Overview of Cancer

An overview of cancer, including the genetic alterations and non-genetic factors that contribute to the development of the disease

What Is Cancer?

Cancer is the second leading cause of death in the world and has emerged as a key therapeutic target in gene therapy1,2

Cancer develops when there is an abnormal growth of 
cells in a particular part of the body3

These cancer-causing cells continue to grow, divide, and 
multiply instead of dying, resulting in the formation of a tumor3,4

Figures from Cancer Research UK. What is cancer? Available at: https://www.cancerresearchuk.org/about-cancer/what-is-cancer. Accessed September 11, 2020.

Types of Cancer

There are many different types of cancer that can be categorized based on the specific type of cell from which the cancer originates4,5

The major types of cancer are:

Carcinoma4–9

  • The most common type of cancer; formed by epithelial cells
  • Carcinomas originate in organs and glands, including:

Skin

BAP1, BRCA2, CDK4, CDKN2A, MITF, PTCH1, PTCH2

Lung

APEX1, ATM, AXIN2, CHRNA3, CHRNA5, CLPTM1L, CXCR2, CYP1A1, CYP2E1, ERCC1, ERCC2, FGFR4, HYKK, MIR146A, MIR196A2, OGG1, PON1, REV3L, SOD2, TERT, TP53

Breast

ATM, BRCA1, BRCA2, CDH1, CHEK2, PALB2, PTEN, STK11, TP53

Pancreas

ATM, BRCA1, BRCA2, CDKN2A, MLH1, TP53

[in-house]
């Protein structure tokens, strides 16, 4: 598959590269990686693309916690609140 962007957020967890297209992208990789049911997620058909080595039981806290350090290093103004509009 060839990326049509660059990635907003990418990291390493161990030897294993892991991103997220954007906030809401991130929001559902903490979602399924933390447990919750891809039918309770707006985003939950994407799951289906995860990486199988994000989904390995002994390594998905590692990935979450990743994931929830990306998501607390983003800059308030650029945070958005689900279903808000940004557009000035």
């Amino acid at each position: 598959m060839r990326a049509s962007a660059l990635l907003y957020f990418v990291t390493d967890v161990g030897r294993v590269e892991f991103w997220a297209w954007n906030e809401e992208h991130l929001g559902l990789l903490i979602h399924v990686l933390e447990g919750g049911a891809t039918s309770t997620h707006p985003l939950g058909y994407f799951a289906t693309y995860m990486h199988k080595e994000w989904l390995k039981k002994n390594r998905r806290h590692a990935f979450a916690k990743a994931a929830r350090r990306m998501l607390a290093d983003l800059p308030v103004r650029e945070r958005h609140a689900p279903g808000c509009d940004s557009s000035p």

Sarcoma5,10–13

  • Sarcomas form in bone and soft tissues (e.g. muscle, fat, blood vessels, lymph vessels, and other connective tissues)

Bone sarcoma

ATRX, CDKN2A, IDH1, IDH2, TBXT, TP53

Soft tissue sarcoma

ATRX, CDKN2A, CDKN2B, RB1, TP53

Leukemia4,5,14–17

  • Leukemia originates from the blood-forming tissue of the bone marrow
  • It does not usually form solid tumors
  • There are several different types of leukemia that are divided into:

Myeloid Leukemia

ASXL1, BAALC, BCR-ABL1, CBL, CEBPA, DNMT, ERG, FLT3, IDH, KIT, MN1, NPM1, PTPN11, RAS, TET2, WT1

Lymphoblastic leukemia

ATM, KLHL6, KRAS, MYD88, NOTCH1, SF3B1, TP53, XPO1

Lymphoma5,18–20

  • Lymphoma originates from lymphocytes (T cells or B cells) and includes:

Non-Hodgkin lymphoma

AIF1, BAT4, IL-10, RING1/RXRB, SYK, TNF

Hodgkin lymphoma

ABL1, B2M, BCL10, BTK, CARD11, CD19, CREBBP, CSF1R, CSF2RB, EP300, FAS, MYB, NFKB2, NFKBIA, STAT6

Multiple myeloma5,21

  • Multiple myeloma originates from plasma cells of the immune system

Multiple myeloma

BRAF, CCND1, FCRL4, FGFR3, IRF4, LIG4, MAF, PWWP3A, chromosome 14

Melanoma5,22

  • Melanoma originates from cells that become melanocytes
  • In the majority of cases, melanoma occurs on the skin (cutaneous melanoma)
  • In ~5% of cases, it develops in melanocytes of other tissues, including the eyes and lining of the mouth

Melanoma

ASIP, ATM, BAP1, BRAF, CASP8, CDK4, CDK10, CDKN2A, EGF, HERC2, IRF4, KITLG, MC1R, MITF, MTAP, MX2, MYH7B, NRAS, OCA2, PIGU, PLA2G6, POT1, SLC2A4, SLC45A2, TERT, TP53, TPCN2, TYR, TYRP1, XRCC3

Brain and spinal cord tumor5,23–25

  • These tumors form in the central nervous system and are classified based on the type of cell the tumor originates from

Brain

ATRX, BRAF, CDKN2A, CHEK2, IDH1, NF1, NF2, TSC1, TSC2, TP53, VHL

Spinal cord

BRAF, CDKN2A, H3F3A, HOXB5, IDH1, ITIH2, MMP9, NF1, NF2, PLA2G5, PTEN, VHL

Other tumor types5

Germ cell tumors

  • Tumors that originate from cells that develop into sperm or egg

Neuroendocrine tumors